A 1992). It has also been noted
A global or international language is defined as onelanguage used as a way of communicating with citizens from all over the world (Sharifian,2009). German’s position as an international language is a well-researchedissue, as it had changed significantly over the past century, particularlysince World War Two, which is said to have unleashed a “trauma” on the language(Trabant, 2007). The issue at stake here is how and why the language’s positioncurrently differs so much from its previous position(s) that it has held overthe last one hundred years. This essay will focus on answering these questions,and focus on what has brought about these highly substantial changes. Firstly, a way in which the position of German has changed internationallyover the past century is in the scientific field.
It appears that it holds nogreat significance at all in either chemistry or biology. In a table about languagesthat appear in journals which form part of various fields of study, found in’Status Change of Languages’ by Ulrich Ammon and Marlis Hellinger, Germanrepresents 5.8% for chemistry and 2.8% for biology, compared to 43.2% and 56.4%for biology and chemistry in English.
However, figures are slightly higher forhumanities subjects such as theology, with 12.3% for German. (Ammon and Hellinger,1992). This is still very low in comparison to English, with 44.9% (Ammon andHellinger, 1992). It has also been noted that many items of scientific literaturepublished in German are not accepted and that English is now dominating theworld of publication (Stefan Michels, cited in Ammon and Heilinger, 1992). Theamount of scientific publications in German rests at about 1% (Ammon, 2009). Despite the fact that the position of German as aninternational language is highly negative in the scientific field, it has beenmuch more positive in the field of education since 1983, when approximatelyonly 88 countries taught German as a foreign language, compared to 114 in 2005(Ammon, 2009).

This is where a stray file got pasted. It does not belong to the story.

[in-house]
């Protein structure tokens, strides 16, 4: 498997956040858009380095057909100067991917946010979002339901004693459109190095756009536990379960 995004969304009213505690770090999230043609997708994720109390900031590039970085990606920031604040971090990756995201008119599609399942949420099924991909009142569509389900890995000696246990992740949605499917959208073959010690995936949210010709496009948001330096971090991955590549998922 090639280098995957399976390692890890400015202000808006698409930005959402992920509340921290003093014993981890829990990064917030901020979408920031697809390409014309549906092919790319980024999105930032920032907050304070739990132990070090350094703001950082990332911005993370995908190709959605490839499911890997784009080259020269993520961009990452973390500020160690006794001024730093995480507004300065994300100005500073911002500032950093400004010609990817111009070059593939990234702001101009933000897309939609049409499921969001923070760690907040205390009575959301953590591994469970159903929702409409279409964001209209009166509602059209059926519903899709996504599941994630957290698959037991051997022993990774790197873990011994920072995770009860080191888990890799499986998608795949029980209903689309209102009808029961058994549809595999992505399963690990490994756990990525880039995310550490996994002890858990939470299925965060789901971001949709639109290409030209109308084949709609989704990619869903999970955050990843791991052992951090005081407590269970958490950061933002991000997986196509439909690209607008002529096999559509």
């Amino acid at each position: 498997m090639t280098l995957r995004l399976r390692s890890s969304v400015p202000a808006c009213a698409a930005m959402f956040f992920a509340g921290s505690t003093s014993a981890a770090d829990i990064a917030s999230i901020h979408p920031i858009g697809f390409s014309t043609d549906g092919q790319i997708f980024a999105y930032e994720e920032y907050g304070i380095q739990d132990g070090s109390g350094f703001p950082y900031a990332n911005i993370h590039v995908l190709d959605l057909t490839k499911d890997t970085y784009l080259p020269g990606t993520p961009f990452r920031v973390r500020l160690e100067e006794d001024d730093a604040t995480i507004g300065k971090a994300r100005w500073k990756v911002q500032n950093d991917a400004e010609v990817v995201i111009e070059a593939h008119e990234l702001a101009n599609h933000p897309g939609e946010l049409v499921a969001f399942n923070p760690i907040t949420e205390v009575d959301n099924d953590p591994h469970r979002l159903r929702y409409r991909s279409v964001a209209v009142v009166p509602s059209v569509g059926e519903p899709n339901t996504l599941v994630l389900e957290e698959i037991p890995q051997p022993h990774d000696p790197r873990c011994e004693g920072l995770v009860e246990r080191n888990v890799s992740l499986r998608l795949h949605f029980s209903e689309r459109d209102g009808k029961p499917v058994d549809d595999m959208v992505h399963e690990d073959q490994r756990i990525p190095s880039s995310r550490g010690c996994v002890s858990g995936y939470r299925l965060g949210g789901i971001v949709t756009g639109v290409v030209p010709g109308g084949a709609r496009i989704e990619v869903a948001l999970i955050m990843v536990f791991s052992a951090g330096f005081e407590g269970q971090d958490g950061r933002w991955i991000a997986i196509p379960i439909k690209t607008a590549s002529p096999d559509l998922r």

In saying this however, it is also well-known that German hasdecreased dramatically in education since then, as since 1998, half ofuniversities that were proposing degree courses in German have now completelystopped doing so, as the demand for learning German has reduced significantly(Scholz, 2015). In addition to this, German has been reducing as aninternational language since 1920, along with its influence (Goethe Institut,2013). Furthermore, contrary to popular belief, German is not actuallyacknowledged as one of the certified languages of the United Nations (UN), anddoes not play much of a contributing role in conferences (Ammon, 1991, cited inClyne, 1999). Over the last century, there was a reasonable amount of migrationof people who spoke German to other parts of the world, e.g. to North America(Stevenson et al, 2018).